Education International raised a wide range of issues related to the status of teachers with the Joint ILO-UNESCO Committee of Experts on the Application of Recommendations concerning Teaching Personnel.
EI asked that consideration be given to expanding the reach of the Joint ILO-UNESCO Committee of Experts on the Application of Recommendations concerning Teaching Personnel (CEART) to cover personnel in early childhood education.
EI Deputy General Secretary Haldis Holst, met with CEART, which is convened once every three years, in Geneva. She raised a range of EI concerns about the status of the teaching profession, which she indicated is being challenged in many countries.
She stressed that the two Recommendations, which date from 1966 (K-12) and 1997 (higher education) are “more relevant than ever”. Holst argued that they still guide the profession and are central to achieving Sustainable Development Goal 4. Holst also underlined their importance in light of an overall mission of education that goes beyond employability skills and serves as “a cornerstone of democracy and human rights”. Education’s calling, she said, is to, “develop the whole person and promote critical thinking, peaceful coexistence and equity”.
EI transmitted to the experts, “Education International Submission to CEART 2018”, which was, in part, based on the EI survey of its member organisations on the status of teachers. EI General Secretary David Edwards, in his introduction to the submission, stated that EI continues “to labour to provide real education, the kind that builds lives and makes them better and more exciting and rewarding…”
The report expresses concern about the deterioration of democracy in many countries and re-affirms the importance of the status of teachers in re-building support for democratic values and practices. It outlines major challenges for education for democracy as:
· “Placing greater emphasis on building understanding of universal values;
· “Teaching critical thinking so that students can sort out the deluge of information with which they are confronted, including separating facts from opinions; and
· “Developing active citizenship skills and competencies so that they can listen, argue, and engage in shaping their futures.”
A related section of the report expresses concerns about attacks on and restrictions on academic freedom and professional autonomy that are coming not only from governments, but from “non-State” actors including community groups, extremists and, in some cases, parents and communities. Academic freedom may also be compromised by the increasing dependence of universities in many countries on corporate financing.
Teacher well-being/precarious work
The report argues that work-related stress is a growing threat to the health of both education workers and students and needs to be seriously addressed. However, it maintains that, “stress for teachers is not inevitable. In the right environment, teaching is an enormously satisfying profession. What is more rewarding than making a difference for a child, building understanding, social skills, and development?” Measures contain and reverse de-professionalisation and other stress risks will also help with the recruitment and retention of teachers.
Stress also comes from the growing prevalence of precarious work, particularly in universities. Fixed-term contracts, exploitation of graduate students and other forms of insecure employment is a status issue and may compromise the autonomy of educators, including by undermining the exercise of academic freedom and collegial governance. It also compromises the quality of education.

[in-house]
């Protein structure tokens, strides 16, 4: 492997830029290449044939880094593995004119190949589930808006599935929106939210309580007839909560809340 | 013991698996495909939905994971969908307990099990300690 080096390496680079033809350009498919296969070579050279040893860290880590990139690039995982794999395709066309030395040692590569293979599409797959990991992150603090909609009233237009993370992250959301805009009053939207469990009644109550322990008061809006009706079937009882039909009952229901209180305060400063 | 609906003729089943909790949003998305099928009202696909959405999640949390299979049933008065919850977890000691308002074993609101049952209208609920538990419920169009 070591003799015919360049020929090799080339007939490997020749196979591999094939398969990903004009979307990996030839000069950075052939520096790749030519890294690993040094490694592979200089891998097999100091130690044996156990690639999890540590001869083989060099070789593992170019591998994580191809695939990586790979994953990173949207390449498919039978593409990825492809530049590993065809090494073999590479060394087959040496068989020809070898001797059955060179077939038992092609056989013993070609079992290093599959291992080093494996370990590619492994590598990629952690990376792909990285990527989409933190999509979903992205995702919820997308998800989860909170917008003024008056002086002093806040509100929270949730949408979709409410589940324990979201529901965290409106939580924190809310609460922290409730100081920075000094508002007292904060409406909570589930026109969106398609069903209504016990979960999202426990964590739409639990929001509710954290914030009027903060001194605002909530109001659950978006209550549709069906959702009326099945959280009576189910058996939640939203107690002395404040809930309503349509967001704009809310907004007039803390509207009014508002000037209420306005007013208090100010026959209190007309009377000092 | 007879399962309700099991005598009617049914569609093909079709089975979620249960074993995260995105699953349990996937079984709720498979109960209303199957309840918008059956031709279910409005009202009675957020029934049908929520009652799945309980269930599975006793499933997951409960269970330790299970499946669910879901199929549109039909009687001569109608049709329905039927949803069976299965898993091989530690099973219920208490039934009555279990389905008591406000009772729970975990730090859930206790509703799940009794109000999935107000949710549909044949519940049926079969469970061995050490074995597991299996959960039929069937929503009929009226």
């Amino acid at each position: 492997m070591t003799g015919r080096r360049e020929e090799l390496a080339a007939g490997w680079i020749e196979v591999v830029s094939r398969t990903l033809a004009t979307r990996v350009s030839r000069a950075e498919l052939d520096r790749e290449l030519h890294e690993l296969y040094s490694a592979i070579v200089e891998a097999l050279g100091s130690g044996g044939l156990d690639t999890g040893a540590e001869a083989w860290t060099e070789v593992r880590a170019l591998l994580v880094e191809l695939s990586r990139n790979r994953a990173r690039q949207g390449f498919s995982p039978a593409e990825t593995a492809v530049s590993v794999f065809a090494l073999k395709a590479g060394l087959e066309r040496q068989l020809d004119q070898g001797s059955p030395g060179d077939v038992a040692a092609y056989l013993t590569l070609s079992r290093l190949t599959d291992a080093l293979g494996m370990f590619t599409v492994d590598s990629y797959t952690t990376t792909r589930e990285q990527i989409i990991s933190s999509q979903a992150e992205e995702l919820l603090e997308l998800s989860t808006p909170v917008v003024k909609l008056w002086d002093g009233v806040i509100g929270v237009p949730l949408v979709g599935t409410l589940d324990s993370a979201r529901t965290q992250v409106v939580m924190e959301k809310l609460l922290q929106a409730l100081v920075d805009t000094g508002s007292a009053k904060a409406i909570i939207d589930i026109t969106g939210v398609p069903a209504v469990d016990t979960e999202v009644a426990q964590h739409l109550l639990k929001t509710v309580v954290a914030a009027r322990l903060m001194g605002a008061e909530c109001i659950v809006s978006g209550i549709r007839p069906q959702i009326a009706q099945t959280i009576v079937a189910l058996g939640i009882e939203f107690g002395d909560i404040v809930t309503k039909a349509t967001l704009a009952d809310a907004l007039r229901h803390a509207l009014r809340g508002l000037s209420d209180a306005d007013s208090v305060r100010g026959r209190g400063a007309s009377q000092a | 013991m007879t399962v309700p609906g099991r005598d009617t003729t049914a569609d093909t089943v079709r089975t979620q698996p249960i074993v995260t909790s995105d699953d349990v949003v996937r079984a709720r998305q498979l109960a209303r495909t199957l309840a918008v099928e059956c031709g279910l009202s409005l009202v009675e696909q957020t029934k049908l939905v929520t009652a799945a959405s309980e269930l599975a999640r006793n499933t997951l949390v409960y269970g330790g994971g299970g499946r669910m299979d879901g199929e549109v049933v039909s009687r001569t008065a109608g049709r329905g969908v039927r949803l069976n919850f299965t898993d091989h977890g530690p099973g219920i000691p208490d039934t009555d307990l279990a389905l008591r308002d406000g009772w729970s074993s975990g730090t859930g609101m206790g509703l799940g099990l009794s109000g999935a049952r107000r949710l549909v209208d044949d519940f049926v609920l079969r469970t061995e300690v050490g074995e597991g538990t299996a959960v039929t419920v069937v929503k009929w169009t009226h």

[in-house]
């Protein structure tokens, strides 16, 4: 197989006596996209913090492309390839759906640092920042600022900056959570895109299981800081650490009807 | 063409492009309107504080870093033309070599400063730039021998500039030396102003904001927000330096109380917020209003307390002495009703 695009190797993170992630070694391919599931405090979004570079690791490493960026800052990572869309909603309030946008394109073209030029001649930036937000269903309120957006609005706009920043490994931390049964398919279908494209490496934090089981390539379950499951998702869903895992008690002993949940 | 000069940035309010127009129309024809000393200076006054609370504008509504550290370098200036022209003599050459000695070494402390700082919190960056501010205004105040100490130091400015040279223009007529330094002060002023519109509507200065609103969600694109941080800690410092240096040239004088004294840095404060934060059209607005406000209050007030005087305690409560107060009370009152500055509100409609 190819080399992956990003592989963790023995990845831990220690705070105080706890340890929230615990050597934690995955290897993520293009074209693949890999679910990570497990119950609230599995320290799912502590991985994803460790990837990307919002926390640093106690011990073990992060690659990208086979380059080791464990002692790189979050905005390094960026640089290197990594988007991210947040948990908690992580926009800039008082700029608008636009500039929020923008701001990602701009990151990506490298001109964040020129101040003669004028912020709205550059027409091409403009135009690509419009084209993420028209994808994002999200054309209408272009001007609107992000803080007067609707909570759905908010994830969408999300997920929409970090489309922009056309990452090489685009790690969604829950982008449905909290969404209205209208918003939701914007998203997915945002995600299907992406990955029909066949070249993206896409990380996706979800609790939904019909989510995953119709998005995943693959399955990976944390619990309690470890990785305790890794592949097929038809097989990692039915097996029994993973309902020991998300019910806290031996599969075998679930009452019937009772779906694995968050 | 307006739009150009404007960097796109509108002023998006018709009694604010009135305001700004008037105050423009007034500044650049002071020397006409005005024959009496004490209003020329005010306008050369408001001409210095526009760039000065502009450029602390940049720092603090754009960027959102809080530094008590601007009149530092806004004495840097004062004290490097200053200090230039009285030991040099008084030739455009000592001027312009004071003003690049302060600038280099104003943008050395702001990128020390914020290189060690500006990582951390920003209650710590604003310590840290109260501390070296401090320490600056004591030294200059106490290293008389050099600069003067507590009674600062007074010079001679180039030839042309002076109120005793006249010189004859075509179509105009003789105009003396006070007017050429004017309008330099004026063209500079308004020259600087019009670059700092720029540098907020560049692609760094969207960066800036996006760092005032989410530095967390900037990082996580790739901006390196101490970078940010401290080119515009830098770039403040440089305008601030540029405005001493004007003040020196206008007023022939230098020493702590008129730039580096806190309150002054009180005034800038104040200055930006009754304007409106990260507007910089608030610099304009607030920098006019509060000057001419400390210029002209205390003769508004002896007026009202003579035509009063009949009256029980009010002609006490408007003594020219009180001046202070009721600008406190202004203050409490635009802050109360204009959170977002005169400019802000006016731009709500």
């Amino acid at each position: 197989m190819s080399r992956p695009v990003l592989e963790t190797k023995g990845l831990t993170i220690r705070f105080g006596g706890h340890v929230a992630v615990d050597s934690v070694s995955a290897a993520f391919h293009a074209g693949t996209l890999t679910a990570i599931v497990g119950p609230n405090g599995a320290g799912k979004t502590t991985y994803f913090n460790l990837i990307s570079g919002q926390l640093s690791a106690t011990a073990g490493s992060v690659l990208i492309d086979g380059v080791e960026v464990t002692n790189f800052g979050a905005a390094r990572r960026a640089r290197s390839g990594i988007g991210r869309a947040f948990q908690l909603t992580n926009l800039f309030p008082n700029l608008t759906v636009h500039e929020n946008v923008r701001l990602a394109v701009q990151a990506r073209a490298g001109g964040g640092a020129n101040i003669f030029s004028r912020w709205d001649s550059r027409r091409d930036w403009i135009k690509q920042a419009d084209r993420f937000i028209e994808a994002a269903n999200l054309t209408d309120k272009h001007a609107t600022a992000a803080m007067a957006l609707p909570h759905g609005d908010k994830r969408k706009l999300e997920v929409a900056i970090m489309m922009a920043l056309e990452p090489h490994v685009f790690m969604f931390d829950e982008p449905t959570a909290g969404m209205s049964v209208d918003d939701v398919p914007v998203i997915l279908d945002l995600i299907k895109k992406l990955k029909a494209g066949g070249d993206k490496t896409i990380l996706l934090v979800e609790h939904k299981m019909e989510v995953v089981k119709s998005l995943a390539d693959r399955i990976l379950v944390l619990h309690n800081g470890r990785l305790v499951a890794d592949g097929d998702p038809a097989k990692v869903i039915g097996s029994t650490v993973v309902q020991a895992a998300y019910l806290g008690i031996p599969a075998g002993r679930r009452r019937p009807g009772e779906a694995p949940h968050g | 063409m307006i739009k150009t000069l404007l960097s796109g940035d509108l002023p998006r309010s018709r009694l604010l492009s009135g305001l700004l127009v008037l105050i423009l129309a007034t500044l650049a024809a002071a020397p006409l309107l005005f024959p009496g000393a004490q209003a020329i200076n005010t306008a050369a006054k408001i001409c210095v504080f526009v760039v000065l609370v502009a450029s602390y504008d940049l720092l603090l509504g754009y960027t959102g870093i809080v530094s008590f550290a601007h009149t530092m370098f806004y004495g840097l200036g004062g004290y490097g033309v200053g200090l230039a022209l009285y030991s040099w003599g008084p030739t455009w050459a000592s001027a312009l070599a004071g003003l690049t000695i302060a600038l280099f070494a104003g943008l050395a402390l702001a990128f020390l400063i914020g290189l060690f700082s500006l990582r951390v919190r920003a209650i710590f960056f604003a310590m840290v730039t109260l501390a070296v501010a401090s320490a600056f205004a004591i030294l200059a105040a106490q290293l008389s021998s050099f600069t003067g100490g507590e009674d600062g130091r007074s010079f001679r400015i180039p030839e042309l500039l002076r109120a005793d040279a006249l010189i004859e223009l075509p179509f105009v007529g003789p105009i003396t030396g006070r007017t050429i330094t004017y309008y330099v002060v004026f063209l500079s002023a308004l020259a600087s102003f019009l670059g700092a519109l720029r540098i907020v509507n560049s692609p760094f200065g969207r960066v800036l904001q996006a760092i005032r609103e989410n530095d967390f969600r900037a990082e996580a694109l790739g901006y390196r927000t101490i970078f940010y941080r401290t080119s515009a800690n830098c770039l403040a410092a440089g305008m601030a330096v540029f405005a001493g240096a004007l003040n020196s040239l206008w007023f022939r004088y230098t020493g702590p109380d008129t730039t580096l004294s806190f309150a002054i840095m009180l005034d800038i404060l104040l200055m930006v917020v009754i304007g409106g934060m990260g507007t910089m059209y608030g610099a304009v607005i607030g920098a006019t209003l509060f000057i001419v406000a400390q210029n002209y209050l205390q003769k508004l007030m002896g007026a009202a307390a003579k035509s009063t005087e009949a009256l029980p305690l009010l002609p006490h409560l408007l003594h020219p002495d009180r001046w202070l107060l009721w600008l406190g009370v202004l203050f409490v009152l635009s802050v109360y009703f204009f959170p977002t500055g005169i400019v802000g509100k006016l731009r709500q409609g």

An important focus of the submission is the impact of so-called education reforms, which often undermine the provisions of the two Recommendations supervised by CEART. These reforms, using corporate models to measure and, consequently, narrow education, have not only restricted the ability of schools to develop the “whole child”, but have also limited professional autonomy, failed to invest in professional development, does not factor in the need for support and preparation time, and chips away at public education with privatisation and public-private partnerships.
The report also contrasts teacher “accountability” including by judging teacher performance through results of standardized tests, with the concept and mandate of educators as expressed by the Recommendations. Protecting the profession and giving voice to teachers also requires improvements in the quantity and quality of social dialogue.
Trade Union Rights
The submission called attention to the persistent and most brutal form of suppression of the voice and rights of education workers, depriving them of their fundamental human rights to form and join trade unions and engage in collective bargaining. It highlighted the extreme repression of education unions in Iran and Turkey, for example.
In many countries, there are also limits of the scope of bargaining, strike bans and other restrictions. Among other things, such restrictions often make it difficult for teachers to participate in the development of their profession and influence education policy.
Early Childhood Education
Just prior to the previous meeting of CEART (2015), a meeting of experts agreed on Guidelines for decent work for early childhood education personnel. The experts suggested that that the ILO and UNESCO consider mandating CEART to supervise those Guidelines.
The EI working group on early child education, meeting on 26 September in Nairobi, recommended to the EI Executive Board that the ILO and UNESCO should “include the Policy Guidelines in the CEART monitoring mechanism and request the ILO to organise regional workshops to promote them”. The EI submission to CEART reminded them of the ILO expert meeting proposal and suggested that serious consideration should be given to that expansion of the CEART mandate.